June is Men’s Health Month: Getting Healthier At Any Age
Waltonwood’s John King helps set the pace for senior men
It’s never too late. That’s the message from doctors and scientists to older men who want to improve physical fitness and overall wellbeing.
“Even people 100 years old or older can build muscle strength,” says Dr. Edward Phillips, assistant professor of physical medicine at Harvard Medical School.
Waltonwood Senior Living Forever Fit Director John King can attest to this. In the 10-plus classes he teaches each day at Waltonwood, King sees evidence of improvement through the people who consistently show up.
“I had a gentleman who was falling off the fitness wagon,” King says. “He started joining my men’s working group and working with me one-on-one and was thrilled to feel stronger.”
King said the gentleman improved so much that he not only started showing up at the gym on his own, but he brought his wife. It was impressive to King that this man not only stuck with his workout plan, but became confident enough to start doing it on his own. It reinforced King’s knowledge that it’s never too late to get started on fitness goals.
“My advice to most people is to just try it,” he says. “If you don’t like it, you never have to come back.”
Yet, the way King structures his classes usually brings them back. The maximum class size is 12 and every day, King averages between eight and 12 participants.
“We do what we need to do in class, but we’re like a bunch of friends hanging out and having a good time,” King says.
However, it’s more than just breaking a light sweat and lifting dumbbells, King says.
In fact, there’s much more. That’s why King offers an array of courses and exercises that not only address strength training, but include activities that improve mobility, balance, and flexibility. There are even activities aimed at improving mental acuities, such as meditation and chair yoga.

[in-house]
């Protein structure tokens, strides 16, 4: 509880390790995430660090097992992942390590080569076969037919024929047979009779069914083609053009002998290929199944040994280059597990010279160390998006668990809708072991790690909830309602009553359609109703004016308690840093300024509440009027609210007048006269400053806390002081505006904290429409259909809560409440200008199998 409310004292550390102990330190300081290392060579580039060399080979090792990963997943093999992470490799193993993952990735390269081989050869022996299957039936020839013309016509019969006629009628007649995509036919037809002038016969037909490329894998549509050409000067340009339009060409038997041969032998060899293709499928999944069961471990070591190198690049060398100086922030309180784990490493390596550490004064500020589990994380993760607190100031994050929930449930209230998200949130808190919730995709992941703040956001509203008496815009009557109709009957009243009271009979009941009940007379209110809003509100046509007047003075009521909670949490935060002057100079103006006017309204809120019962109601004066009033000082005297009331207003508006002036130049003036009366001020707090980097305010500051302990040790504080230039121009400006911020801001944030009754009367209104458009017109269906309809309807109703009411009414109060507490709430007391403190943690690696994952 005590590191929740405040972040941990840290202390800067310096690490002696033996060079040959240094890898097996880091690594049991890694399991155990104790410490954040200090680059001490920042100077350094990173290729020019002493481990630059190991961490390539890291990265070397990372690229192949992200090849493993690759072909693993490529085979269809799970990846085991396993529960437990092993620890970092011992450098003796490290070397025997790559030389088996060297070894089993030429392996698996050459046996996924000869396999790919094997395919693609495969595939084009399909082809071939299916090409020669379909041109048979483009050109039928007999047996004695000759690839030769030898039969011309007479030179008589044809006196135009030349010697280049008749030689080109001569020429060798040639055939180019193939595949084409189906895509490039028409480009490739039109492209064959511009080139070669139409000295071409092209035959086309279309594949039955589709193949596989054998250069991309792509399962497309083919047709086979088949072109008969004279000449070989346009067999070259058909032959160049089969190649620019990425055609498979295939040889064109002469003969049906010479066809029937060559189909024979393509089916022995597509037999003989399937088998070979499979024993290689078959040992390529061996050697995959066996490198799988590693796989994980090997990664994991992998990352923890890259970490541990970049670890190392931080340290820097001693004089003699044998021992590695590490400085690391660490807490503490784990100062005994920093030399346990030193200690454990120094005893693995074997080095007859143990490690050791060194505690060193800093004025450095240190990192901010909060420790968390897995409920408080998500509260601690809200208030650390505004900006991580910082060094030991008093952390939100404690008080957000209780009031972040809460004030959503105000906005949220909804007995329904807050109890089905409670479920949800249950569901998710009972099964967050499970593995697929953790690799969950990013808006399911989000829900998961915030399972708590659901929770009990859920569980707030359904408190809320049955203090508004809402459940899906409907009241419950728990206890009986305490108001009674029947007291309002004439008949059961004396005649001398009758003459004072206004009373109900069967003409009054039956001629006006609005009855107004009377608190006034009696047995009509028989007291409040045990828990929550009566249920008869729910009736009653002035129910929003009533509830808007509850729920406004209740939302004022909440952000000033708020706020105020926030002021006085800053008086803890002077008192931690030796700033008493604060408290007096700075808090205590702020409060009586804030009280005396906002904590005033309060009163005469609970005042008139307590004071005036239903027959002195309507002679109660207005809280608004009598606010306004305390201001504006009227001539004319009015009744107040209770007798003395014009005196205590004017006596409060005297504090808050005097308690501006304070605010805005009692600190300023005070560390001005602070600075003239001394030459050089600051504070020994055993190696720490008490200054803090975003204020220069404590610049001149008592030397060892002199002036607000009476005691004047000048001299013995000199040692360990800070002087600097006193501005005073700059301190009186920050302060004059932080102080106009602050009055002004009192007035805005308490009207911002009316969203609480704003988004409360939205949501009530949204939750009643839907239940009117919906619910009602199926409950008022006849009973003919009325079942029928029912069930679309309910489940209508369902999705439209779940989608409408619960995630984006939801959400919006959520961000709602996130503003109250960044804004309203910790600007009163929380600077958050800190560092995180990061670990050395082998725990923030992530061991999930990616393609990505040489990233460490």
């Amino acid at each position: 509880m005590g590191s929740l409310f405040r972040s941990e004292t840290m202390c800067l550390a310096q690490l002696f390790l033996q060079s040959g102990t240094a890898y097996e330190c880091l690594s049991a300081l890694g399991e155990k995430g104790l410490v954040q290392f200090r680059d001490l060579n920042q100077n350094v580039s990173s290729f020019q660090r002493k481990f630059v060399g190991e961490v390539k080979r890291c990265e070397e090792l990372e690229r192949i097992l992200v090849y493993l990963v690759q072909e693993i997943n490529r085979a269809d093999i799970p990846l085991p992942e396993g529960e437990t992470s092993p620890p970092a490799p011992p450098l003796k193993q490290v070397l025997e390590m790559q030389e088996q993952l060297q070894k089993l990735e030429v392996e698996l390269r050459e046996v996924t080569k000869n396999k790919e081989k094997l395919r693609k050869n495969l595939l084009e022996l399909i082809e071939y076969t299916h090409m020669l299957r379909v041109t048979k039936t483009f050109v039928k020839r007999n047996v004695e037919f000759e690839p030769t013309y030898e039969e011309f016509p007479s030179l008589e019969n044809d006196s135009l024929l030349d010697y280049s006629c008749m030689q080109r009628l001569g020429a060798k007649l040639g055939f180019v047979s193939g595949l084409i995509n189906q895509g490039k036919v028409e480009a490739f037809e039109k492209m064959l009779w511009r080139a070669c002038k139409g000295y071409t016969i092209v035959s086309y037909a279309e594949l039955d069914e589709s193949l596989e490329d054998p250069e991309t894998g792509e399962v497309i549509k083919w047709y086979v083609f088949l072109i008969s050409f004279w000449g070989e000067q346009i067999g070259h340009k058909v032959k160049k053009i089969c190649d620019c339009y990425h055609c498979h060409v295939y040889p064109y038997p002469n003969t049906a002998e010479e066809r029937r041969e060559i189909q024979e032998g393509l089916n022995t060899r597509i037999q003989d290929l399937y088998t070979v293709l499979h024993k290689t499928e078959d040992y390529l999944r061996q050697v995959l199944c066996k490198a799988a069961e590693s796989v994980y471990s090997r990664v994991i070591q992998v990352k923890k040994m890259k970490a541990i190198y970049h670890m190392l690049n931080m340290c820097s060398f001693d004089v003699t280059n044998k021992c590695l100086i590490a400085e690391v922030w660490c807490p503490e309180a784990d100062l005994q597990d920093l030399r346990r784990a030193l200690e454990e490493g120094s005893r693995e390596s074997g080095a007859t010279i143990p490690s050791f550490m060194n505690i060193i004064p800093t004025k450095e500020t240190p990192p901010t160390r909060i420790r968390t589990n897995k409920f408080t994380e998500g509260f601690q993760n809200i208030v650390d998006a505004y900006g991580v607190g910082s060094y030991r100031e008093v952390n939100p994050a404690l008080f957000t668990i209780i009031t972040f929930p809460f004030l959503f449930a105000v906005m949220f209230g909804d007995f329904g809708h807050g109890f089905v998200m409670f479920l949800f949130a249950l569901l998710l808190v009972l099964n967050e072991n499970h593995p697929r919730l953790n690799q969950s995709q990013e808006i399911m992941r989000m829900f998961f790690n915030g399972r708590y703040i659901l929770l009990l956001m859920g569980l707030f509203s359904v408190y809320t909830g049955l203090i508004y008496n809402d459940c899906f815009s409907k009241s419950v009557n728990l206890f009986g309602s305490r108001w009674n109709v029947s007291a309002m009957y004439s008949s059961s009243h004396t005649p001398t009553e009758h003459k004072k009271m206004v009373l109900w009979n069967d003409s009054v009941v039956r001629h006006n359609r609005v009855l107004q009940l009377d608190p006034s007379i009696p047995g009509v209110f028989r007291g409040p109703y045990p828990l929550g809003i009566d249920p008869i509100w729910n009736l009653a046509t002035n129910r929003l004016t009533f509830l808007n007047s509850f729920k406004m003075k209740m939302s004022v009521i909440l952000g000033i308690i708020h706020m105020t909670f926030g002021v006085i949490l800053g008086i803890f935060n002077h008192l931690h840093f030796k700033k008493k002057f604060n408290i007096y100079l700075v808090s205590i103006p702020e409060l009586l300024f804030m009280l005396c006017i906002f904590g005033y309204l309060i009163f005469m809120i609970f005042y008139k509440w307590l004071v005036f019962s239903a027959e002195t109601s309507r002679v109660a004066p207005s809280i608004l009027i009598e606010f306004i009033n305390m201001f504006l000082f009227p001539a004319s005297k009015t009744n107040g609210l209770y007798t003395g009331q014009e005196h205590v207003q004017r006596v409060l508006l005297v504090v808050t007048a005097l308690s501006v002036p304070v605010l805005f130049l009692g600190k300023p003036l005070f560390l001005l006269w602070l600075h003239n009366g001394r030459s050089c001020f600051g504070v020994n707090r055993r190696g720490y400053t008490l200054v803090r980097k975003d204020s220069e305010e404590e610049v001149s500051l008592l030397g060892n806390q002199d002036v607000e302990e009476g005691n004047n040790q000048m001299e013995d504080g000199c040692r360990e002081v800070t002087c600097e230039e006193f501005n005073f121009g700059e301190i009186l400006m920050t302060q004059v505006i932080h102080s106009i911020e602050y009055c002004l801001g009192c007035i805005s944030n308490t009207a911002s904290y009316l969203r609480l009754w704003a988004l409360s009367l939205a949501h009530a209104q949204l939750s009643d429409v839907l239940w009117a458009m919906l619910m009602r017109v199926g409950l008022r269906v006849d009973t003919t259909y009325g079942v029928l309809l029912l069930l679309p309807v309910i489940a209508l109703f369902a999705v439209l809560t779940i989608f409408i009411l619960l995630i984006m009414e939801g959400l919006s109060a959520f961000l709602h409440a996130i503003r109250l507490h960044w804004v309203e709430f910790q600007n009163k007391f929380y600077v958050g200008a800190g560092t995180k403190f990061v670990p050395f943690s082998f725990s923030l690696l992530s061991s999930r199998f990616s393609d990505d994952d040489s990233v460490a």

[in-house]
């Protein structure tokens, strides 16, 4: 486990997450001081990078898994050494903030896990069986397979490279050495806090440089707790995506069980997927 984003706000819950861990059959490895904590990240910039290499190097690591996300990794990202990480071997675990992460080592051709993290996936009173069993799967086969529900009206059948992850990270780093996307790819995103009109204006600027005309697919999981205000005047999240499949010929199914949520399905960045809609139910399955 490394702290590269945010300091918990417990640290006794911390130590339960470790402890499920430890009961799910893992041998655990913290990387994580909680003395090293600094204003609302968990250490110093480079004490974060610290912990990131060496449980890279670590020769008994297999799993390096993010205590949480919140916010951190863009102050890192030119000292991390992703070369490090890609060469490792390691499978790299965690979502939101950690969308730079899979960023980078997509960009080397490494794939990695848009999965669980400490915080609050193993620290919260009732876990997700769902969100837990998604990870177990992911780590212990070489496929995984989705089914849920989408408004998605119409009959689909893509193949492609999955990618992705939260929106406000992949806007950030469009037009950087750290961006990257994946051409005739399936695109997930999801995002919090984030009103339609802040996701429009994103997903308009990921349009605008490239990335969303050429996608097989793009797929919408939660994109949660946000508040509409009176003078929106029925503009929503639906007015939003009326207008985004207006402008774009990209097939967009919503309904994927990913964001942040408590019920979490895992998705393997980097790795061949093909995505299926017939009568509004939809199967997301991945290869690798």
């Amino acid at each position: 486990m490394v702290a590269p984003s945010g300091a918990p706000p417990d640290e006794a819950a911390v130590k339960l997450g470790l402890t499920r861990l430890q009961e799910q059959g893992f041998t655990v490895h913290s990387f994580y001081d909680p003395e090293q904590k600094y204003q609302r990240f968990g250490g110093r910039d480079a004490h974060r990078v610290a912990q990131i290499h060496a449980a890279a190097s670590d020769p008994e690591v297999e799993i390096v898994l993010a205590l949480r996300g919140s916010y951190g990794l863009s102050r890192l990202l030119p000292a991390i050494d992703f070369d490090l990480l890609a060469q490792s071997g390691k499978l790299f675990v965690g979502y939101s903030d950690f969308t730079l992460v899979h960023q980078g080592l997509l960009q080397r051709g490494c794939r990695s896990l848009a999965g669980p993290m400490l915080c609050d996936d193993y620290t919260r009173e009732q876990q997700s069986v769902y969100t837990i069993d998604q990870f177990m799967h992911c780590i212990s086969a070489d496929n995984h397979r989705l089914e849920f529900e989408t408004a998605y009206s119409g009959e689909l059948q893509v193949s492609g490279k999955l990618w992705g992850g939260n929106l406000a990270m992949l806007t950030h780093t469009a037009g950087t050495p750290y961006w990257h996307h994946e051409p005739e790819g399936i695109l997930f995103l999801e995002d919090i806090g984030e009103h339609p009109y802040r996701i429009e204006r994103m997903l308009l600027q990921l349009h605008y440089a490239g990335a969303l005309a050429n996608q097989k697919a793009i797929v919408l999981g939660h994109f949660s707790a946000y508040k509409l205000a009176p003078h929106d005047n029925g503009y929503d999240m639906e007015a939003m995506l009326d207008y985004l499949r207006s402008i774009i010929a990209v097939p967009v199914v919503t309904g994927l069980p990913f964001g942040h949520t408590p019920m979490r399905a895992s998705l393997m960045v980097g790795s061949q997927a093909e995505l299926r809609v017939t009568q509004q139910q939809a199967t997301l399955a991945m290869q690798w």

Chair yoga is one of King’s most popular classes. In addition to reducing stress and feeling emotionally lighter, chair yoga can increase flexibility, improve coordination and balance and reduce back pain. Studies have found chair yoga can also help lower blood pressure, protect joints and improve circulation.
Balance training in seniors is also important, emphasizes King. As the aging progresses, muscles and nerves become less flexible and the reaction time decreases. Incorporating balance training helps reduce the risk of falls, which is one of the top factors for senior injuries. Having a good balance helps men continue to do the simple tasks in life – and life pleasures - such as enjoying walks, golf or dancing.
“When it comes to men — or anyone — some negative things that happen with aging or sedentary lifestyles include muscle atrophy,” King says. “Many, many studies show as we get older, we tend to get set in our ways. Too set in our ways and that can lead to a decrease in mental acuity.”
King, who has more than 15 years in the health and physical fitness industry with a background in special populations, says the optimal approach to fighting off decline is to suit up and show up. He’s even conducted movement patterns to identify muscle imbalances that can be improved through staying active and doing the correct exercises.
Good for the body and mind – and making new friends in the process! Here’s to feeling more fit this summer starting with Men’s Fitness Month in June!